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Officers have criminal data at their fingertips

By Joe Buttweiler. Second in a series.

Read Part 1: Online maps help citizens, police track crime
Read Part 3: Cameras discourage crime in, near liquor store

McKelvey with crime map
McKelvey with crime map

MASON CITY – The Mason City Police Department’s online crime mapping system Click here is one of two relatively new computerized data systems for tracking criminal activity in the area, said Capt. Mike McKelvey.

The other is the Law Enforcement Technology Group, or LETG system, which gives Mason City and Clear Lake police and the Cerro Gordo County Sheriff’s Department a wide variety of information about suspects via terminals in squad cars.

For instance, by typing a suspect’s name into the LETG system, which has been in place since 2008, the officer can tell if the person is wanted by police, has been picked up or questioned before or has a valid license.

Previously, if an officer wanted to check a license or do a warrant check he or she had to radio in to dispatch and it took five or six minutes, McKelvey said. “Now they can check in five to 10 seconds.”

Eventually squads may be equipped with license plate-recognition cameras that would send a near-instantaneous message to the officer if the registration were expired or the vehicle stolen, he said.

McKelvey said the LETG system also can host photos of suspects and video footage, photos from crime scenes, names of witnesses to crimes, and information on criminal convictions and pending charges.

The LETG and crime mapping systems, along with a map that identified 88 neighborhoods in the city, help with the department’s community-oriented policing efforts, which seek to quell problems in specific areas and respond to neighborhood concerns.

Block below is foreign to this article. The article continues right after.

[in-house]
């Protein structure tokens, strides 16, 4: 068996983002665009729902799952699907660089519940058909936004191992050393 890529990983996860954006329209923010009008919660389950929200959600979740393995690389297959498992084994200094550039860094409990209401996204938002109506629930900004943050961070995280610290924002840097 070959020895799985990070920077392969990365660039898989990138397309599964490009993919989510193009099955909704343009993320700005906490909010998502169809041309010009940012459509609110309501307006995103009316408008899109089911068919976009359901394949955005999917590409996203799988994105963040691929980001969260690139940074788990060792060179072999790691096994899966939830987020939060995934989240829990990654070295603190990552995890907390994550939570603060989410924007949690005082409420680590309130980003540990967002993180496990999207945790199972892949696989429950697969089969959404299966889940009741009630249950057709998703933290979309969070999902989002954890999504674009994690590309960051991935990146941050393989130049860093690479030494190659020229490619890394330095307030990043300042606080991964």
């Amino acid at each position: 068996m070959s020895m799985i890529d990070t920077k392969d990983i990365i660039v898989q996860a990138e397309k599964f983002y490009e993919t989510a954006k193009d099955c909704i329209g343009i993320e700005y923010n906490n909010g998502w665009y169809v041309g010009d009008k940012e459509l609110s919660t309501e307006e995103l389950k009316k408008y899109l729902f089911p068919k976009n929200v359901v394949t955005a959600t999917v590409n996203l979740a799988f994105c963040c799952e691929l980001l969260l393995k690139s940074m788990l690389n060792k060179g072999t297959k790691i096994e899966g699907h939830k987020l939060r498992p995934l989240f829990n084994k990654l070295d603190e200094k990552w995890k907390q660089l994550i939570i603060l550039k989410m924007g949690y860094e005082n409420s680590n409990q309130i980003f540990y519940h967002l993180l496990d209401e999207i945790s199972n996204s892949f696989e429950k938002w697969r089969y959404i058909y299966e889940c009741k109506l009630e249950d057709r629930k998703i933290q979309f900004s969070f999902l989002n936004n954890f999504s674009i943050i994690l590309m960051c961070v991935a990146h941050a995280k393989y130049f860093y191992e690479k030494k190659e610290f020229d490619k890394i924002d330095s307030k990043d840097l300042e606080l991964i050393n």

McKelvey touched on a couple higher-profile examples in the past year of responding to problems. One was a citizen request for speed limit enforcement on First Street Northwest last summer when motorists were avoiding a nearby section of Highway 122. Officers monitored the traffic and had the Engineering Department do speed monitoring. Overall, the findings showed there really wasn’t as much of a speed problem as residents perceived, McKelvey said.

northside_liquorOn the city’s North End there was a period last year in which there was a shooting May 16, a stabbing May 23, and a fight May 27 at Northside Liquor, 1303 N. Federal Ave.

Some of the neighbors cited traffic into and out of a house on 13th Street and loitering in the liquor store parking lot as sources of problems in the area.

Police talked with owners and residents of the home and with managers of the liquor store, McKelvey said. “They asked customers not to loiter. The liquor store took responsibility and it helped.”

While many assumed the spate of incidents were related, police determined they were not, but merely several incidents that happened in the same area in the same month.

The North End Partnership Association was involved, and officers working the area were encouraged to get out of their squads and talk to area residents to hear their concerns, McKelvey said. “They really value that face-to-face contact.”

Rhonda True of the North End Partnership Association said McKelvey and other police met with neighbors after the incidents to get to know each other and discuss reporting of suspected criminal activity.

“It was reassuring to the residents that they were trying to decrease the criminal activity. Things, I think, have worked out very well.”

McKelvey said it would be nice to do more foot patrols more often in the city, but with limited staffing ñ the 49-member department usually has only four to six officers covering the city per shift ñ it’s usually not practical.

Tomorrow: Cameras discourage crime in, near liquor store

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